8. Bristlenose catfish, Ancistrus spp - This is one of the best catfish for the smaller aquarium. Maximum length is about 5 inches (12 cm). Although secretive and essentially nocturnal, this catfish is a good algae-eater and basically easy to keep. Make sure it gets regular feedings of green foods and algae wafers.
  9. Dwarf rainbowfish, Melanotaenia praecox - A superb schooling fish with a silvery-blue body and pink fins. Maximum length is 2.5 inches (6 cm). As with other rainbowfish, keep in groups of six or more specimens.
  10. Bolivian ram, Mikrogeophagus altispinosus - Unlike the delicate and disease-prone common ram cichlid Mikrogeophagus ramirezi, the Bolivian ram is hardy and easily maintained in community tanks. Highly recommended as a “first cichlid” for the less experienced hobbyist.
  11. Kribs, Pelvicachromis spp - The common krib is Pelvicachromis pulcher but there are other species available including Pelvicachromis taeniatus and Pelvicachromis subocellatus all are similar in size and habits. Kribs are territorial, so should be given a cave, hollow ornament or flowerpot that they can defend without disrupting the whole tank. Generally work best with midwater and upper level fish.
  12. Thick-lipped and banded gouramis, Colisa labiosus and Colisa fasciata - Two small gouramis noted for their bluish body colouration and oblique brick red stripes. Broadly similar to the more widely traded dwarf gourami, but slightly larger at 3-4 inches (7.5-10 cm) in length. Very hardy and easy to maintain, these are ideal gouramis for small aquaria.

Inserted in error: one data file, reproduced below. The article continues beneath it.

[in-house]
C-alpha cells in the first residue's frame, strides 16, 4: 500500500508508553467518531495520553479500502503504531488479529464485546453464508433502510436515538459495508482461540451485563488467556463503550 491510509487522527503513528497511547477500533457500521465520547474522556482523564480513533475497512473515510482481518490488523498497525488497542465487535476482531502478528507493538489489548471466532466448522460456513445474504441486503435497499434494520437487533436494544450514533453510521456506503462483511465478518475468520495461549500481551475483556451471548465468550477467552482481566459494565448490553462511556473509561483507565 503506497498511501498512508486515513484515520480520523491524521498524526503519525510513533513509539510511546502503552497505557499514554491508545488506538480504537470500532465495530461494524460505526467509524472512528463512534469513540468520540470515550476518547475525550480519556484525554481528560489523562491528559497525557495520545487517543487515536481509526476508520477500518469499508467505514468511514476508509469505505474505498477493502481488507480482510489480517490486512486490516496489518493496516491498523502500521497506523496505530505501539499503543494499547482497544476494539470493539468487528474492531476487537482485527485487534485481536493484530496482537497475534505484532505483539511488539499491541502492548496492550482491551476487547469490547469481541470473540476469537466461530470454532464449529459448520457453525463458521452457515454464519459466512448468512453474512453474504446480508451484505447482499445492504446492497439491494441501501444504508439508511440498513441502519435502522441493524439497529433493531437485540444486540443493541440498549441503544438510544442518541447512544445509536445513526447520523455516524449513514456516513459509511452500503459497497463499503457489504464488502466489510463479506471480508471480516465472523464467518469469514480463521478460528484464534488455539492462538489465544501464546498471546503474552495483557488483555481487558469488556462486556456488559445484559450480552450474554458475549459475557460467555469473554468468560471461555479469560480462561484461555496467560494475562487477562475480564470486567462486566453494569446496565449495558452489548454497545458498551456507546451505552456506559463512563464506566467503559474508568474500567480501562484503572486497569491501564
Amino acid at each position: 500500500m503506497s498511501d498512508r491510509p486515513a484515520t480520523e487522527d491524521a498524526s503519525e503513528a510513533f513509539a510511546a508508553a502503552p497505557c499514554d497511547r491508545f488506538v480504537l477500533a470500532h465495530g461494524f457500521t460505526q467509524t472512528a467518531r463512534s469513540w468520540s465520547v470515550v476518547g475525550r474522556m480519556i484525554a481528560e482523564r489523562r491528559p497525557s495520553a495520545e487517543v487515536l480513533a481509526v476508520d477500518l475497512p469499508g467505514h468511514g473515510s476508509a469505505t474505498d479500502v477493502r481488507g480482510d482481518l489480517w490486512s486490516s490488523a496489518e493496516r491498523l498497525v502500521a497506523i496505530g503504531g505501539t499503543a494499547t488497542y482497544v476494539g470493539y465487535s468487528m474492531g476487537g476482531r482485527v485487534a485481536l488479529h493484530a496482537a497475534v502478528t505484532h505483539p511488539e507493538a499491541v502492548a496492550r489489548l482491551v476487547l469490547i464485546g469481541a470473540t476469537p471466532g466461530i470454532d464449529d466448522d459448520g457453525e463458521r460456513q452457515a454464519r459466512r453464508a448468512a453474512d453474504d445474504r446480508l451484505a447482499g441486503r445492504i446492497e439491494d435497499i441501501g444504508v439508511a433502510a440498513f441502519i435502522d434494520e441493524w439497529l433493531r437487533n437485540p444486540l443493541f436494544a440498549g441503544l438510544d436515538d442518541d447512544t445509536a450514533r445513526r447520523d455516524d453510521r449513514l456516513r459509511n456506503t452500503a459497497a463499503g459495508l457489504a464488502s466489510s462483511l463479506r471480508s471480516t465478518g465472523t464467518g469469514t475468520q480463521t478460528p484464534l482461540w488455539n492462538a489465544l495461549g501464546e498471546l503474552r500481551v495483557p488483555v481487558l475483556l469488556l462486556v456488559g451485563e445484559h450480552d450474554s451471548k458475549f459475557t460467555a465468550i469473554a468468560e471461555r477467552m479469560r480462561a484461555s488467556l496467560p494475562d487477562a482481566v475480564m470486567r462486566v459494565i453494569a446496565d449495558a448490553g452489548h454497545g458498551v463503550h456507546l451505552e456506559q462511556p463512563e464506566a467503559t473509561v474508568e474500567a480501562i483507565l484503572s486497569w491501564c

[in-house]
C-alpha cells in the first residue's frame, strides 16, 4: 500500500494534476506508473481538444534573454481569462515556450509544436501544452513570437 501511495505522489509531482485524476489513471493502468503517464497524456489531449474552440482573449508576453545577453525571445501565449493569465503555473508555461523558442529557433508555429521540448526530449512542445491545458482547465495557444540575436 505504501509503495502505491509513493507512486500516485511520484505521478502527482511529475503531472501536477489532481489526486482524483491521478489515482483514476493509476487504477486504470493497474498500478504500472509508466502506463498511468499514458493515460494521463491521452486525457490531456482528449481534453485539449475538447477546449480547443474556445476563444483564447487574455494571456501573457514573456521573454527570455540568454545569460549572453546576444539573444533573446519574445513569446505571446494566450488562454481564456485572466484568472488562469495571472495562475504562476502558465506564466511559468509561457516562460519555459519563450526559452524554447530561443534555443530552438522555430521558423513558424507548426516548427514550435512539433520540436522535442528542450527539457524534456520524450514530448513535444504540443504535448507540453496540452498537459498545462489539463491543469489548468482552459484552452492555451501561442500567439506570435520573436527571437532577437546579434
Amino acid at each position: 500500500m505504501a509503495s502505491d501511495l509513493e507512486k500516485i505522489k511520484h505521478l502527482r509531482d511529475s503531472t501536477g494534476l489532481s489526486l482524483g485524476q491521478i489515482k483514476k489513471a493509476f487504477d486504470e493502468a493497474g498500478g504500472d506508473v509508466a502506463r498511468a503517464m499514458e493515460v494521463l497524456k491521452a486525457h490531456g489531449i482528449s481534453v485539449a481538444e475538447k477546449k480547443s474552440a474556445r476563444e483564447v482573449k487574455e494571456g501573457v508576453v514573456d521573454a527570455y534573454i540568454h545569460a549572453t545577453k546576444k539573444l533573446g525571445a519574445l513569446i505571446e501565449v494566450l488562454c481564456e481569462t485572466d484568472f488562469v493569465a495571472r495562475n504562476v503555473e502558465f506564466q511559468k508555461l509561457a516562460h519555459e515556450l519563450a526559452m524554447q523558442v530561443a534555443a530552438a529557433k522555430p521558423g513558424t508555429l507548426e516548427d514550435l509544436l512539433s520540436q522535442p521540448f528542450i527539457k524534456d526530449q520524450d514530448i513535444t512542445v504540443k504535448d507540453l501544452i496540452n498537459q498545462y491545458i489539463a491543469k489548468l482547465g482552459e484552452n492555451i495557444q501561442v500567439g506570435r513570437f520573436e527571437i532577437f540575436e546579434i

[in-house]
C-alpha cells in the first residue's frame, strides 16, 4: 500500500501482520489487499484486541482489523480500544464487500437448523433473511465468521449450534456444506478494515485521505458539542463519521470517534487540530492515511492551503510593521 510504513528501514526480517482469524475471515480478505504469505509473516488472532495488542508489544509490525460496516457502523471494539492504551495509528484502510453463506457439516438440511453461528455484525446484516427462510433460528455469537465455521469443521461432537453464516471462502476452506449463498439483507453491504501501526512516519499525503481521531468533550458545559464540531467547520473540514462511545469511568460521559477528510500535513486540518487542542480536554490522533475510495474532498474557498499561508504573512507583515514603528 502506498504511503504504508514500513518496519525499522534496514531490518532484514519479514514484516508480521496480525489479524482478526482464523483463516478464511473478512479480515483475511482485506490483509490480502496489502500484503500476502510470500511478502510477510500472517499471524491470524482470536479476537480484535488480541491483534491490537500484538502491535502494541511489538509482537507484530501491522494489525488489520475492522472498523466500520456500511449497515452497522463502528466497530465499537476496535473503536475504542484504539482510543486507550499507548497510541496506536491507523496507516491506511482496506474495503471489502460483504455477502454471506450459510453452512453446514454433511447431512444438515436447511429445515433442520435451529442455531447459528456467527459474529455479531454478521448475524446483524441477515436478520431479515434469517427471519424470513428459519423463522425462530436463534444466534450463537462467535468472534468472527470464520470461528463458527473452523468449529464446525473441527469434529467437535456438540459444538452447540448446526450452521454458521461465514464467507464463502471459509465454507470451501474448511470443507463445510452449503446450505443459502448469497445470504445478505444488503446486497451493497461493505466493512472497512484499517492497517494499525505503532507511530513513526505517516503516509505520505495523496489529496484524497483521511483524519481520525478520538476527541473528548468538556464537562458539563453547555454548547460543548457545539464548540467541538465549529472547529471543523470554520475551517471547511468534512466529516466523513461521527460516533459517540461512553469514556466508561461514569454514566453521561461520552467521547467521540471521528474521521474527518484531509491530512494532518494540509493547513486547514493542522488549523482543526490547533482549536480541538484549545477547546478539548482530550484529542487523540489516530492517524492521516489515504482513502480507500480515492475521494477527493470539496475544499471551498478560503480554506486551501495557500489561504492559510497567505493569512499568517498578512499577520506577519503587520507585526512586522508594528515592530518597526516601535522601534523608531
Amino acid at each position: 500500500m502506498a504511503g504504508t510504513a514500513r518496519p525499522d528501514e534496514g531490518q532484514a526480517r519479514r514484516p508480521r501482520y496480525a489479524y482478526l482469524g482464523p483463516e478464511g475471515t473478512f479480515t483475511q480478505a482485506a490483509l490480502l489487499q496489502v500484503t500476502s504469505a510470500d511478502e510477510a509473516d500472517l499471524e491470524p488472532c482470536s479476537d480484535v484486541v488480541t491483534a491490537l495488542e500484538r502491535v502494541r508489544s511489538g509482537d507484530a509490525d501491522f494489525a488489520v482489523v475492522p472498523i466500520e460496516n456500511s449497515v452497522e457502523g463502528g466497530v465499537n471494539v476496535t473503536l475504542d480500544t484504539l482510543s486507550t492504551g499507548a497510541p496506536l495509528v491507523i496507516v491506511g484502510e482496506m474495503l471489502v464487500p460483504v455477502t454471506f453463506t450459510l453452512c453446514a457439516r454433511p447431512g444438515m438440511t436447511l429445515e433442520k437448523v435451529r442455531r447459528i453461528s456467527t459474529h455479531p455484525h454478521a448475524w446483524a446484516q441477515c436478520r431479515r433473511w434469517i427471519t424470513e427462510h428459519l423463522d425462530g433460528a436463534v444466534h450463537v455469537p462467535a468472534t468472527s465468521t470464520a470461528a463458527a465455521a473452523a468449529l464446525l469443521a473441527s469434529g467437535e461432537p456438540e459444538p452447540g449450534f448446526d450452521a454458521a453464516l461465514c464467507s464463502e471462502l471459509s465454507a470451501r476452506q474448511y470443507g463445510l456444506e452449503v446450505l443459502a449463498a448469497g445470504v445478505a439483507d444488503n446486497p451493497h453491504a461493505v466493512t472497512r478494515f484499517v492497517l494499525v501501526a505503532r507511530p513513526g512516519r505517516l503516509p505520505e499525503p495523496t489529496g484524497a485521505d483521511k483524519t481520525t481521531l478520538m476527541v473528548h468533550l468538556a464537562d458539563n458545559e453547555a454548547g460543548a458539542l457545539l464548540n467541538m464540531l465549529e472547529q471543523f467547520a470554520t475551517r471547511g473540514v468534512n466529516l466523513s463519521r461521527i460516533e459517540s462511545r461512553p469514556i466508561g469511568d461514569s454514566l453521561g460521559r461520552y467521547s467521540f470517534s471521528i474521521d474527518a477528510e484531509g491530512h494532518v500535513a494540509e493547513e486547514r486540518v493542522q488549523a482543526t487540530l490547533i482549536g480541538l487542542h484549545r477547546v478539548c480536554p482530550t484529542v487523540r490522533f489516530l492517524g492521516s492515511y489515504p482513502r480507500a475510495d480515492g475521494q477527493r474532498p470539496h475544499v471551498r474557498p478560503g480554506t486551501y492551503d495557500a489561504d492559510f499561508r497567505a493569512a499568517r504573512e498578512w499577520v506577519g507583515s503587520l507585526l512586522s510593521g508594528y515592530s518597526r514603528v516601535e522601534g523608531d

13. Dwarf gourami, Colisa lalia - Various forms exist, including neon gouramis, sunset gouramis, powder blue gouramis and so on. Widely traded but the farmed stock from Southeast Asia especially is extremely prone to a viral disease that is highly contagious, invariably fatal, but currently untreatable. Best avoided unless you have access to locally bred fish.
  14. Domesticated angelfish, Pterophyllum hybrid - The standard angelfish of the hobby are hybrids that usually get to no more than 4 inches (10 cm) in length. They are quite tall though, so are amongst those fish particularly well suited to “tall” 20-gallon tanks. They do of course look better in larger tanks, but singletons or pairs can be maintained in 20-gallon tanks without problems. Do note however that angelfish are territorial, and they are also predatory, and will eat very small fish such as neons.


Common community fish unsuitable for small aquaria


Having looked at some fish that make good choices for small tanks, let’s review some of the most widely traded and popular fish that would make bad choices for small tanks. In most cases sheer size is the issue: most anything above a couple of inches (5 cm) in length is likely to find a small aquarium too confining. Large fish make a lot of mess as well, and that will mean that maintaining good water quality will be much more difficult. Ensuring water chemistry stability will be difficult too. The following are fish that will require a tank at least 30 gallons (115 litres) in size, and in many cases significantly more.